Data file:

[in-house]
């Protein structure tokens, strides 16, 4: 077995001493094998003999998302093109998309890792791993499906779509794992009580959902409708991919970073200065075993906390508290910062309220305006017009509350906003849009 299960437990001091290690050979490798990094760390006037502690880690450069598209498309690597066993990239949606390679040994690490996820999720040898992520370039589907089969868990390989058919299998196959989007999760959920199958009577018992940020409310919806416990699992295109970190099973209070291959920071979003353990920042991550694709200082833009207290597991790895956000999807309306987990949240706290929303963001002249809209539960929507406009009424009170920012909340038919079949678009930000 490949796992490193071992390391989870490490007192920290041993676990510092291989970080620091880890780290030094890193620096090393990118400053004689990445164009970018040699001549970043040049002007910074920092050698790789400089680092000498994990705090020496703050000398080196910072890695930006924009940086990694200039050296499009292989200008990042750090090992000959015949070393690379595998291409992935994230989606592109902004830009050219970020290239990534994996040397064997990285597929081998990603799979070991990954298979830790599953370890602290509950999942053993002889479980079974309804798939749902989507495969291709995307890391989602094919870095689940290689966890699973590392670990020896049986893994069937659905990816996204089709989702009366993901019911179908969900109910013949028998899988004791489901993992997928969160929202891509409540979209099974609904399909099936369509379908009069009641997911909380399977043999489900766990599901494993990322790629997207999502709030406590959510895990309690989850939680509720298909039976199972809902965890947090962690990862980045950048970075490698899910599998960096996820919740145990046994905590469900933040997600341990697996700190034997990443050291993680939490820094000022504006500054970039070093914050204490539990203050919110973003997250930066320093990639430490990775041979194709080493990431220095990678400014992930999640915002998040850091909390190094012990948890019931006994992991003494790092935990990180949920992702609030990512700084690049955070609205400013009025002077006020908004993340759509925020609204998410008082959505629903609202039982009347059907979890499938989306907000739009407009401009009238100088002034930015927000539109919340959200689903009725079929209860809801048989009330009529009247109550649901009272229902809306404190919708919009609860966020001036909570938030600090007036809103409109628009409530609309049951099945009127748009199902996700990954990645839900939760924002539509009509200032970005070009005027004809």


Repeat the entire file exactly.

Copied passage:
[in-house]
């Protein structure tokens, strides 16, 4: 077995001493094998003999998302093109998309890792791993499906779509794992009580959902409708991919970073200065075993906390508290910062309220305006017009509350906003849009 299960437990001091290690050979490798990094760390006037502690880690450069598209498309690597066993990239949606390679040994690490996820999720040898992520370039589907089969868990390989058919299998196959989007999760959920199958009577018992940020409310919806416990699992295109970190099973209070291959920071979003353990920042991550694709200082833009207290597991790895956000999807309306987990949240706290929303963001002249809209539960929507406009009424009170920012909340038919079949678009930000 490949796992490193071992390391989870490490007192920290041993676990510092291989970080620091880890780290030094890193620096090393990118400053004689990445164009970018040699001549970043040049002007910074920092050698790789400089680092000498994990705090020496703050000398080196910072890695930006924009940086990694200039050296499009292989200008990042750090090992000959015949070393690379595998291409992935994230989606592109902004830009050219970020290239990534994996040397064997990285597929081998990603799979070991990954298979830790599953370890602290509950999942053993002889479980079974309804798939749902989507495969291709995307890391989602094919870095689940290689966890699973590392670990020896049986893994069937659905990816996204089709989702009366993901019911179908969900109910013949028998899988004791489901993992997928969160929202891509409540979209099974609904399909099936369509379908009069009641997911909380399977043999489900766990599901494993990322790629997207999502709030406590959510895990309690989850939680509720298909039976199972809902965890947090962690990862980045950048970075490698899910599998960096996820919740145990046994905590469900933040997600341990697996700190034997990443050291993680939490820094000022504006500054970039070093914050204490539990203050919110973003997250930066320093990639430490990775041979194709080493990431220095990678400014992930999640915002998040850091909390190094012990948890019931006994992991003494790092935990990180949920992702609030990512700084690049955070609205400013009025002077006020908004993340759509925020609204998410008082959505629903609202039982009347059907979890499938989306907000739009407009401009009238100088002034930015927000539109919340959200689903009725079929209860809801048989009330009529009247109550649901009272229902809306404190919708919009609860966020001036909570938030600090007036809103409109628009409530609309049951099945009127748009199902996700990954990645839900939760924002539509009509200032970005070009005027004809």